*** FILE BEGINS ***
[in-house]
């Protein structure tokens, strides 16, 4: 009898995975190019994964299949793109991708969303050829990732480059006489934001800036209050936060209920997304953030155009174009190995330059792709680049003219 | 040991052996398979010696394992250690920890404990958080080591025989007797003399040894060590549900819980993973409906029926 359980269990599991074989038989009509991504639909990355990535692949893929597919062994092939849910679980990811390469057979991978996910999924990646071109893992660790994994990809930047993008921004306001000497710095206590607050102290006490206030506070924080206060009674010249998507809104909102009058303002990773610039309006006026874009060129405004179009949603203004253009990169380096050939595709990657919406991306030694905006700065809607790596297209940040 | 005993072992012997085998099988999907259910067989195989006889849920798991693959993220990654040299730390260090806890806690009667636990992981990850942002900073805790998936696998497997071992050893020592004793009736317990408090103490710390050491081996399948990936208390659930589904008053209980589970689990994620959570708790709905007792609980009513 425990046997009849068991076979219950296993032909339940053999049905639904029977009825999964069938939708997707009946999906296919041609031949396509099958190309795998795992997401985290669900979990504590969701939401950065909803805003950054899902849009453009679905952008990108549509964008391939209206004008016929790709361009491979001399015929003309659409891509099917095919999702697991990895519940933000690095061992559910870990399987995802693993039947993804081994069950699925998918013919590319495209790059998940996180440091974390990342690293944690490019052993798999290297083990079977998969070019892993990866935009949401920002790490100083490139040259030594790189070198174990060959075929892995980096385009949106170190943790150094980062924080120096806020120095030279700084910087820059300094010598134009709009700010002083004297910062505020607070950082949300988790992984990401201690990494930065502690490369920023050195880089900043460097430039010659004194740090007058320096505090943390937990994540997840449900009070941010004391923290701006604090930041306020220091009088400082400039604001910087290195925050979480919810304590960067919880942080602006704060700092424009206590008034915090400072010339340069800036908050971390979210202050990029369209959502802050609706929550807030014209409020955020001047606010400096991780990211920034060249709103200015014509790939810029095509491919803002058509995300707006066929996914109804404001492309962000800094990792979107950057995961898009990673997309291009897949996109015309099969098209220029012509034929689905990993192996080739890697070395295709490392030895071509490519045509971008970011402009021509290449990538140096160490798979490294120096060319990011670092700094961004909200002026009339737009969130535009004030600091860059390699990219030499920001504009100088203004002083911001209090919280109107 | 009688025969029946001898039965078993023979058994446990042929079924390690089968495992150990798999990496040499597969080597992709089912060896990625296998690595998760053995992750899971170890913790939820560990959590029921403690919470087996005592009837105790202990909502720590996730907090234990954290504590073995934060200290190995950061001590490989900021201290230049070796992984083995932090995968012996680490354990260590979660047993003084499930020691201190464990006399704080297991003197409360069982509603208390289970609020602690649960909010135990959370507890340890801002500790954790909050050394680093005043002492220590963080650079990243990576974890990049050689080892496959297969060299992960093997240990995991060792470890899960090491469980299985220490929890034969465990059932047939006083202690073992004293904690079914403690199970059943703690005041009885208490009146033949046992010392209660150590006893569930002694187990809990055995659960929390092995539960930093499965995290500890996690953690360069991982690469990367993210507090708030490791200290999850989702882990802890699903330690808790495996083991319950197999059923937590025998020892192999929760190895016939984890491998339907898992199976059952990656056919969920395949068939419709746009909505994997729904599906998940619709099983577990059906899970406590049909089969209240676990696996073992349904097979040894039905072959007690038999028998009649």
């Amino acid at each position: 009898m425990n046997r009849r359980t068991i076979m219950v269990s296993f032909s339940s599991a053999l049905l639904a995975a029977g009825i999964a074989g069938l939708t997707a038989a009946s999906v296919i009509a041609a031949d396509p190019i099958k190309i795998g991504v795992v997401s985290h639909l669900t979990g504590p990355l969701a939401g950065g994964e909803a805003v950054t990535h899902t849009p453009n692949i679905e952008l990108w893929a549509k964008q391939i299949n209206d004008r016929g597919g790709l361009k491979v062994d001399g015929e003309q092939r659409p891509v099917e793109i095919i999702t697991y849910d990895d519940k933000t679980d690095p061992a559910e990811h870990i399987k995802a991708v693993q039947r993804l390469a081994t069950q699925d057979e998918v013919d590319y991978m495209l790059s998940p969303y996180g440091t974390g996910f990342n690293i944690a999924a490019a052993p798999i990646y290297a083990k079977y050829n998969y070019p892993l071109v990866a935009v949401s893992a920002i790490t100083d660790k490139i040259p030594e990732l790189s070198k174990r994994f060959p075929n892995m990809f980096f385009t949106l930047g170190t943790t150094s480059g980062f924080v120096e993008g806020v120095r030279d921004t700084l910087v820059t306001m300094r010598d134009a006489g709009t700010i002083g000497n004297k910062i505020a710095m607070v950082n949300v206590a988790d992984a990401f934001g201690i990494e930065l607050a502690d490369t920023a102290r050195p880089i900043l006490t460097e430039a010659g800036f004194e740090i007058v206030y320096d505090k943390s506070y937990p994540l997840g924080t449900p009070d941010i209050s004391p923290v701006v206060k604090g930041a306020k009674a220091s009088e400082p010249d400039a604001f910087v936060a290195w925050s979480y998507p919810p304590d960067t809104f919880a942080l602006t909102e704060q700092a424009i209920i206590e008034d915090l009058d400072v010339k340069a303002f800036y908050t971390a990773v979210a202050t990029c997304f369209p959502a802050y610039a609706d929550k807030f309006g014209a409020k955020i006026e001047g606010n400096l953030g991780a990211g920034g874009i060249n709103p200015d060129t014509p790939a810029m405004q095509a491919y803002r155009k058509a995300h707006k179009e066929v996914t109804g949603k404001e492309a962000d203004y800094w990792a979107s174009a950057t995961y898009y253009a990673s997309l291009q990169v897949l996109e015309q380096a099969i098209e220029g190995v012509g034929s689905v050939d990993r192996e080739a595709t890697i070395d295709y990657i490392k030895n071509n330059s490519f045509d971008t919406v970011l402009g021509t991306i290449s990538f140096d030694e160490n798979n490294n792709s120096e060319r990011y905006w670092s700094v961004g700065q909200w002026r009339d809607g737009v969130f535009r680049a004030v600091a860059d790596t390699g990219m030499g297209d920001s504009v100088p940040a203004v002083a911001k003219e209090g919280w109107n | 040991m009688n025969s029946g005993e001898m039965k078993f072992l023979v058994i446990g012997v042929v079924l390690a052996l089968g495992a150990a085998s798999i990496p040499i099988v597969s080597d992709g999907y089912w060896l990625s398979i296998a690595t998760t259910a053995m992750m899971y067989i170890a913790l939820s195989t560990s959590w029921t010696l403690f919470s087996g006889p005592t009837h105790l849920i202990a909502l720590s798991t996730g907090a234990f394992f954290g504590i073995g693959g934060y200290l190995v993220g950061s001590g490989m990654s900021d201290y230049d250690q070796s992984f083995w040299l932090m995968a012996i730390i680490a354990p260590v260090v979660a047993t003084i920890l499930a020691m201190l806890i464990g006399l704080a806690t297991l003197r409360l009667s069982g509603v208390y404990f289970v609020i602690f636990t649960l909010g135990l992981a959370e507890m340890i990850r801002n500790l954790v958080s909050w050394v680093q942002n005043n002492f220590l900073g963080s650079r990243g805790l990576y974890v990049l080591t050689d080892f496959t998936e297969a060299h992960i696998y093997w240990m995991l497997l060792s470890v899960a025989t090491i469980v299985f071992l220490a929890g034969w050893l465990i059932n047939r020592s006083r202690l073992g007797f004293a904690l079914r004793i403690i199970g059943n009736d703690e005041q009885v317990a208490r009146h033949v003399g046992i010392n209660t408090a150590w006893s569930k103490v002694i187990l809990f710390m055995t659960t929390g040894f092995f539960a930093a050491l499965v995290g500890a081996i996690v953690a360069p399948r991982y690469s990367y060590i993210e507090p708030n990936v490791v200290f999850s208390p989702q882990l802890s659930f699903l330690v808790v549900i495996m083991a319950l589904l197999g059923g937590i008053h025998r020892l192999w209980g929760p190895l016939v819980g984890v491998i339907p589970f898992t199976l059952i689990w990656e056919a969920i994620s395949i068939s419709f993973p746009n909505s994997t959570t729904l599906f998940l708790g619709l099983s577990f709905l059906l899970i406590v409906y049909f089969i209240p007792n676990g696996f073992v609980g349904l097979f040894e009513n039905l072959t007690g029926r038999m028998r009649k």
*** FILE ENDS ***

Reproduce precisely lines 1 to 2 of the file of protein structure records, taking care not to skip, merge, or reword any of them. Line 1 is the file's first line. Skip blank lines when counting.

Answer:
[in-house]
């Protein structure tokens, strides 16, 4: 009898995975190019994964299949793109991708969303050829990732480059006489934001800036209050936060209920997304953030155009174009190995330059792709680049003219 | 040991052996398979010696394992250690920890404990958080080591025989007797003399040894060590549900819980993973409906029926 359980269990599991074989038989009509991504639909990355990535692949893929597919062994092939849910679980990811390469057979991978996910999924990646071109893992660790994994990809930047993008921004306001000497710095206590607050102290006490206030506070924080206060009674010249998507809104909102009058303002990773610039309006006026874009060129405004179009949603203004253009990169380096050939595709990657919406991306030694905006700065809607790596297209940040 | 005993072992012997085998099988999907259910067989195989006889849920798991693959993220990654040299730390260090806890806690009667636990992981990850942002900073805790998936696998497997071992050893020592004793009736317990408090103490710390050491081996399948990936208390659930589904008053209980589970689990994620959570708790709905007792609980009513 425990046997009849068991076979219950296993032909339940053999049905639904029977009825999964069938939708997707009946999906296919041609031949396509099958190309795998795992997401985290669900979990504590969701939401950065909803805003950054899902849009453009679905952008990108549509964008391939209206004008016929790709361009491979001399015929003309659409891509099917095919999702697991990895519940933000690095061992559910870990399987995802693993039947993804081994069950699925998918013919590319495209790059998940996180440091974390990342690293944690490019052993798999290297083990079977998969070019892993990866935009949401920002790490100083490139040259030594790189070198174990060959075929892995980096385009949106170190943790150094980062924080120096806020120095030279700084910087820059300094010598134009709009700010002083004297910062505020607070950082949300988790992984990401201690990494930065502690490369920023050195880089900043460097430039010659004194740090007058320096505090943390937990994540997840449900009070941010004391923290701006604090930041306020220091009088400082400039604001910087290195925050979480919810304590960067919880942080602006704060700092424009206590008034915090400072010339340069800036908050971390979210202050990029369209959502802050609706929550807030014209409020955020001047606010400096991780990211920034060249709103200015014509790939810029095509491919803002058509995300707006066929996914109804404001492309962000800094990792979107950057995961898009990673997309291009897949996109015309099969098209220029012509034929689905990993192996080739890697070395295709490392030895071509490519045509971008970011402009021509290449990538140096160490798979490294120096060319990011670092700094961004909200002026009339737009969130535009004030600091860059390699990219030499920001504009100088203004002083911001209090919280109107 | 009688025969029946001898039965078993023979058994446990042929079924390690089968495992150990798999990496040499597969080597992709089912060896990625296998690595998760053995992750899971170890913790939820560990959590029921403690919470087996005592009837105790202990909502720590996730907090234990954290504590073995934060200290190995950061001590490989900021201290230049070796992984083995932090995968012996680490354990260590979660047993003084499930020691201190464990006399704080297991003197409360069982509603208390289970609020602690649960909010135990959370507890340890801002500790954790909050050394680093005043002492220590963080650079990243990576974890990049050689080892496959297969060299992960093997240990995991060792470890899960090491469980299985220490929890034969465990059932047939006083202690073992004293904690079914403690199970059943703690005041009885208490009146033949046992010392209660150590006893569930002694187990809990055995659960929390092995539960930093499965995290500890996690953690360069991982690469990367993210507090708030490791200290999850989702882990802890699903330690808790495996083991319950197999059923937590025998020892192999929760190895016939984890491998339907898992199976059952990656056919969920395949068939419709746009909505994997729904599906998940619709099983577990059906899970406590049909089969209240676990696996073992349904097979040894039905072959007690038999028998009649």